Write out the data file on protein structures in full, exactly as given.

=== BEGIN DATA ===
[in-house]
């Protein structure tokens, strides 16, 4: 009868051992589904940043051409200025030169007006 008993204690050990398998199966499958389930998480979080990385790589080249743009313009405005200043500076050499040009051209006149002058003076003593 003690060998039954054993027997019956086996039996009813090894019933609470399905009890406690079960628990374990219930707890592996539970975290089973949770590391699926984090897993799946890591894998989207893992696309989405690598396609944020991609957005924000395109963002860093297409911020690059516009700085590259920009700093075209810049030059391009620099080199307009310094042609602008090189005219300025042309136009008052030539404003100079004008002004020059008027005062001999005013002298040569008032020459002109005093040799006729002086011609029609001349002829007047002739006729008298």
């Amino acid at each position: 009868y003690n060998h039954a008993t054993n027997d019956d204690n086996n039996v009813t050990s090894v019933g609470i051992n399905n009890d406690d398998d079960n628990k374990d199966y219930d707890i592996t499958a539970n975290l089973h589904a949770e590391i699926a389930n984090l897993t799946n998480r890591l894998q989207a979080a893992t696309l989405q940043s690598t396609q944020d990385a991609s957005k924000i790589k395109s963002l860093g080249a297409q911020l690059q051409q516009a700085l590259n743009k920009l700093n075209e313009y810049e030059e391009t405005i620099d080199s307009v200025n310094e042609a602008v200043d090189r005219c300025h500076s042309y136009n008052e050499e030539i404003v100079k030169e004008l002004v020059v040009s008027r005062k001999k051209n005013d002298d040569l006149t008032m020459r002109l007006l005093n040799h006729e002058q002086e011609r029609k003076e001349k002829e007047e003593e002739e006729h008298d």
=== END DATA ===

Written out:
[in-house]
């Protein structure tokens, strides 16, 4: 009868051992589904940043051409200025030169007006 008993204690050990398998199966499958389930998480979080990385790589080249743009313009405005200043500076050499040009051209006149002058003076003593 003690060998039954054993027997019956086996039996009813090894019933609470399905009890406690079960628990374990219930707890592996539970975290089973949770590391699926984090897993799946890591894998989207893992696309989405690598396609944020991609957005924000395109963002860093297409911020690059516009700085590259920009700093075209810049030059391009620099080199307009310094042609602008090189005219300025042309136009008052030539404003100079004008002004020059008027005062001999005013002298040569008032020459002109005093040799006729002086011609029609001349002829007047002739006729008298």
């Amino acid at each position: 009868y003690n060998h039954a008993t054993n027997d019956d204690n086996n039996v009813t050990s090894v019933g609470i051992n399905n009890d406690d398998d079960n628990k374990d199966y219930d707890i592996t499958a539970n975290l089973h589904a949770e590391i699926a389930n984090l897993t799946n998480r890591l894998q989207a979080a893992t696309l989405q940043s690598t396609q944020d990385a991609s957005k924000i790589k395109s963002l860093g080249a297409q911020l690059q051409q516009a700085l590259n743009k920009l700093n075209e313009y810049e030059e391009t405005i620099d080199s307009v200025n310094e042609a602008v200043d090189r005219c300025h500076s042309y136009n008052e050499e030539i404003v100079k030169e004008l002004v020059v040009s008027r005062k001999k051209n005013d002298d040569l006149t008032m020459r002109l007006l005093n040799h006729e002058q002086e011609r029609k003076e001349k002829e007047e003593e002739e006729h008298d």